After this main wreckage the trail opens up to an open field, which to me was just spectacular. After the physically demanding trip up Dixon and the emotionally shocking find of the old plane crash, the field is just a nice reset button. It was calm and sunny and had a nice breeze blowing through. I stopped here for about 10 minutes to eat some snacks and just take in the calmness. I really enjoyed this spot.
Continuing along the path after my break I was surprised to see more airplane wreckage scattered about the field. The grass increases in height to about mid waist as you continue through the field and finally you will come to a junction. Here you will have an option to go to the Dixon homestead, continue on the Mountain Loop trail, or take the Dragon’s backbone. I continued up the loop and then took the Backbone from the north side and looped it back to the south.
This is the section of Cheyenne Mountain State Park where all the best views are but also, for me, it was an extremely challenging trail and for the first time I found myself yelling obscenities at rocks.
The most challenging part of the hike is the lack of a discernible trail. You will have to follow cairns or little pieces of colored ribbon tied around trees but I was really struggling to find the markers.
The beginning of the trail from the north side was easy enough though until you get to the rocks. The first part of the rocks on the north side are also easy to find your way around. The rocks looked easily climbable to get to some better views but I am not a climber.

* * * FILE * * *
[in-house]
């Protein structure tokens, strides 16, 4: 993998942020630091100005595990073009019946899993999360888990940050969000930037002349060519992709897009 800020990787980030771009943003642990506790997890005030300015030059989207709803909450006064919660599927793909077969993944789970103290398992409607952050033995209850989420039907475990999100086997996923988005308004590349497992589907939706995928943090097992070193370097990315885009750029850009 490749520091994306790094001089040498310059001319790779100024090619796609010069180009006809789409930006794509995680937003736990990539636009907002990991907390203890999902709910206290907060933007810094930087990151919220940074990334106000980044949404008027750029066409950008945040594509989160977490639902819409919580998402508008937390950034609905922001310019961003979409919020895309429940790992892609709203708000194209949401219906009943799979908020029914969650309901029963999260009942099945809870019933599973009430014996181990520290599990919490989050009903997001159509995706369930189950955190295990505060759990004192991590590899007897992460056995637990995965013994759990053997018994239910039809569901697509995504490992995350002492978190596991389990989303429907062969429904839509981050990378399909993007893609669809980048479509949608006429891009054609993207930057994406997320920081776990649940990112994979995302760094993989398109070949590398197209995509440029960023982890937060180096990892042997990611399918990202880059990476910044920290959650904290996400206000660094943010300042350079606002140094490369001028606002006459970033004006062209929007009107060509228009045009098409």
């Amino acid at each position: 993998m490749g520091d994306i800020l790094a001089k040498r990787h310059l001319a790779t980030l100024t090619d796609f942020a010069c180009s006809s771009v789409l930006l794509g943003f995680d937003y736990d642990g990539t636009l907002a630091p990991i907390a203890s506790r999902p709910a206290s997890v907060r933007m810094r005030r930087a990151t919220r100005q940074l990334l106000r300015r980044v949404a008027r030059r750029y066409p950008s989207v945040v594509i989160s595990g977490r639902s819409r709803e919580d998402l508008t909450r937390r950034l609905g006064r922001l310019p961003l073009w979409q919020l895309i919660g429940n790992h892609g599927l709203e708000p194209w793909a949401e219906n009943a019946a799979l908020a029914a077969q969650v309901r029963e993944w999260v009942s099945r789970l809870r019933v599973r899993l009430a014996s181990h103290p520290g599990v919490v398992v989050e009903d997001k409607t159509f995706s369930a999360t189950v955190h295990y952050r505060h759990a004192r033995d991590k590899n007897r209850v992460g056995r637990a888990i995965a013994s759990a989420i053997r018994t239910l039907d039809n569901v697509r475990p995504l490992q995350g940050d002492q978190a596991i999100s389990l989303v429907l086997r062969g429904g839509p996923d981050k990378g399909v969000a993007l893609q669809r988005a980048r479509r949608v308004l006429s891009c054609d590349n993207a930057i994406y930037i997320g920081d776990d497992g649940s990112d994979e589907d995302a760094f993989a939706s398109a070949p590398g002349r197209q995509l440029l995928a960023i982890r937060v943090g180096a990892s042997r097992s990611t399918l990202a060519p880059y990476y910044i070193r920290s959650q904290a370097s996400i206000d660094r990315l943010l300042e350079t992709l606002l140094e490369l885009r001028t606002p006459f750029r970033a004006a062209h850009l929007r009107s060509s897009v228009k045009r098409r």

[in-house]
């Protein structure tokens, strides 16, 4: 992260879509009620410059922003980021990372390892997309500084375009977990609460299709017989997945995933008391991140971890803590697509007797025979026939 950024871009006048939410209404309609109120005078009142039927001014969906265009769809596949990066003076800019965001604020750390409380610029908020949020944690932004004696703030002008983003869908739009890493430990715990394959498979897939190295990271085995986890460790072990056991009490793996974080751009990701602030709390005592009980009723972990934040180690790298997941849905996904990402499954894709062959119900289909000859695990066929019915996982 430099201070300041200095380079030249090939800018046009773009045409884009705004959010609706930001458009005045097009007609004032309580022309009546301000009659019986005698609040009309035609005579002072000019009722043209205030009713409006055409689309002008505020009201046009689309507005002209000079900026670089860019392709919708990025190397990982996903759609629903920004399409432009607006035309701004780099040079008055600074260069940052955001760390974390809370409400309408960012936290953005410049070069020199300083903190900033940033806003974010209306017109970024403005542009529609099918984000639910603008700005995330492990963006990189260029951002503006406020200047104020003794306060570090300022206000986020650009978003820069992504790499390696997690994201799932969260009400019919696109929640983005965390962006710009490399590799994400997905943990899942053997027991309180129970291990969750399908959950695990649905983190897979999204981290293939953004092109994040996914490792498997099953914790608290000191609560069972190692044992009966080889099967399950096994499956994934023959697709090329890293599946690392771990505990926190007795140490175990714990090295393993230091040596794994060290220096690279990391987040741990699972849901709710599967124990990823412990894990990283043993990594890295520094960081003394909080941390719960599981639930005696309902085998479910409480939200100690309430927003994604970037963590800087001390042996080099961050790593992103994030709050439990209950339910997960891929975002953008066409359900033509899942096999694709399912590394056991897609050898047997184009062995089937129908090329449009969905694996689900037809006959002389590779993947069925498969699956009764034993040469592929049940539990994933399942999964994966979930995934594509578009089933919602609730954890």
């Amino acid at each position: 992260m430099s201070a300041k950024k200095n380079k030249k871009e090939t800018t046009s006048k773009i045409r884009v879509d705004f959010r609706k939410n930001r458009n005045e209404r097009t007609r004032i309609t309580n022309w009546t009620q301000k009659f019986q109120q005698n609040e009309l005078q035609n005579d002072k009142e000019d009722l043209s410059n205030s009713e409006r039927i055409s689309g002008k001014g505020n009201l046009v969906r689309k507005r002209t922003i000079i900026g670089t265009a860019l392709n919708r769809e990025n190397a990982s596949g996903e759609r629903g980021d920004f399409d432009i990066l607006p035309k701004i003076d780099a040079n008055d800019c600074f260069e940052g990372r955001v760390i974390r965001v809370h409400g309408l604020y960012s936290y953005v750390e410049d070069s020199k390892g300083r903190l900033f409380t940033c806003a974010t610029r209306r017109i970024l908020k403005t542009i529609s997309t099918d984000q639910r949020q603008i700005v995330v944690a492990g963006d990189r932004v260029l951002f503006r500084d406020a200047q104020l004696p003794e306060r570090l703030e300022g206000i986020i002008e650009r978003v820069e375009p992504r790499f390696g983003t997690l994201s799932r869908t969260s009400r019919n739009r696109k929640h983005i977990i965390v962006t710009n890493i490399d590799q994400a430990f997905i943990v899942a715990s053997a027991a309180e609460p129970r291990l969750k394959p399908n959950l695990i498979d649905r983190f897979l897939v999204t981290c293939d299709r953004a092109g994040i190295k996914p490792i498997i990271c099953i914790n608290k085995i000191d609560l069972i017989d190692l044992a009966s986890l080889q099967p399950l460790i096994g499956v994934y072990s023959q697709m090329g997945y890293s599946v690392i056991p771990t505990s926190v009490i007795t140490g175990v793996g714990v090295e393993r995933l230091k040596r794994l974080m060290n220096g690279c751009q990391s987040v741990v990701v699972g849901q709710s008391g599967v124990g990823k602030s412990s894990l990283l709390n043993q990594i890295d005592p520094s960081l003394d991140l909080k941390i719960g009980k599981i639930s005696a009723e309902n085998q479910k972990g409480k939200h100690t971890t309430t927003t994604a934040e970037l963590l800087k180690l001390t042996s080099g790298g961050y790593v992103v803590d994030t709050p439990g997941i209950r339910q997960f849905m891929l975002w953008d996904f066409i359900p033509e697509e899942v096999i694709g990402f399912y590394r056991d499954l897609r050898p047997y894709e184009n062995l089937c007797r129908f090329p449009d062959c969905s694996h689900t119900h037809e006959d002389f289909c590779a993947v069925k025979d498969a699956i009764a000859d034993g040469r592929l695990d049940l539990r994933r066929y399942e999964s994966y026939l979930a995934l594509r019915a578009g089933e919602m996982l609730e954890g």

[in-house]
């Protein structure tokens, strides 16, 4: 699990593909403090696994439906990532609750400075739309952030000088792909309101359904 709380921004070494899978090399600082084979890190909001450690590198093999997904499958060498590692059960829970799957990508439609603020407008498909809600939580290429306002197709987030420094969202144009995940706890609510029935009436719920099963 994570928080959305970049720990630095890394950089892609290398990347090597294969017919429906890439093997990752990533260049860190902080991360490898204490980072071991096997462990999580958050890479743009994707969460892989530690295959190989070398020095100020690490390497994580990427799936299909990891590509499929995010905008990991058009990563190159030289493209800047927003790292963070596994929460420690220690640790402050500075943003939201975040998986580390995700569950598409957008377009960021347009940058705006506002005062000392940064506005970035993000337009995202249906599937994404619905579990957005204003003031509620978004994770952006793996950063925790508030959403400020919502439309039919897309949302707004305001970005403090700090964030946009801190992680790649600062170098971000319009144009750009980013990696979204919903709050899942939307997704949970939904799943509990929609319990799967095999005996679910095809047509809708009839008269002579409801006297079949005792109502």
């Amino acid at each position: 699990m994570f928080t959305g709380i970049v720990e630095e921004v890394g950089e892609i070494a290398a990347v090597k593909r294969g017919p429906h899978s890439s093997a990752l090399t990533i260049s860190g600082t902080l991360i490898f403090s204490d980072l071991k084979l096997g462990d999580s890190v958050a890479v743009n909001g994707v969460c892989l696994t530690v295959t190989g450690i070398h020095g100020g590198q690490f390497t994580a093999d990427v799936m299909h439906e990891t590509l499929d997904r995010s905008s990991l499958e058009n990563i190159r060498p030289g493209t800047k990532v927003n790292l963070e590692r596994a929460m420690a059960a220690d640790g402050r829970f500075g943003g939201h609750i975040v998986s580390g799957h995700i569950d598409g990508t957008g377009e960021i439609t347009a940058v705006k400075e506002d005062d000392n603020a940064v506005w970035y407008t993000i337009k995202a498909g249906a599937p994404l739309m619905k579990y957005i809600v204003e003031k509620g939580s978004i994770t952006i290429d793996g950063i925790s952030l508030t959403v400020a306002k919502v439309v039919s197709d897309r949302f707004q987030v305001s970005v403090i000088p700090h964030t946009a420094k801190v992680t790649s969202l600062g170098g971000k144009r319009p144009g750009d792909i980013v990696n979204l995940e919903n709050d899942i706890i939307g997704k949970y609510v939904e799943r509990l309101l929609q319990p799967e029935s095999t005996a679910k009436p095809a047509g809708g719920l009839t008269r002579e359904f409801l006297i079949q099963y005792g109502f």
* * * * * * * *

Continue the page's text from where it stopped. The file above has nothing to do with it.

As you continue south down the backbone the trail really gets tricky. You spend most of your time walking on the backbone, or line of rocks at the top of the mountain. The views are nice but following along is tricky. I found myself backtracking a few times and having to constantly pull up my Alltrails app to see if I was going the right way. Towards the end I even got completely lost and had to find my own way to the trail. While I was frustrated by the difficutly of finding the markers I was equally impressed with the views.
Hey remember all those signs that I ignored about how challenging this hike was and to make sure you give yourself time and have enough water? Well I figured out how important they were on my way back.
For the first time on a hike I actually ran out of water. The heat and difficulty of this hike had me drinking water more than I realized. I brought 3 Liters with me but ran out with about 4 miles left in the hike.
On a record heat day nearing 100 degrees this was a really tough walk to the finish. I have done hikes about this length before but never starting at this low of an elevation where the heat was this big a factor. Be Careful!!!!
Distance and Elevation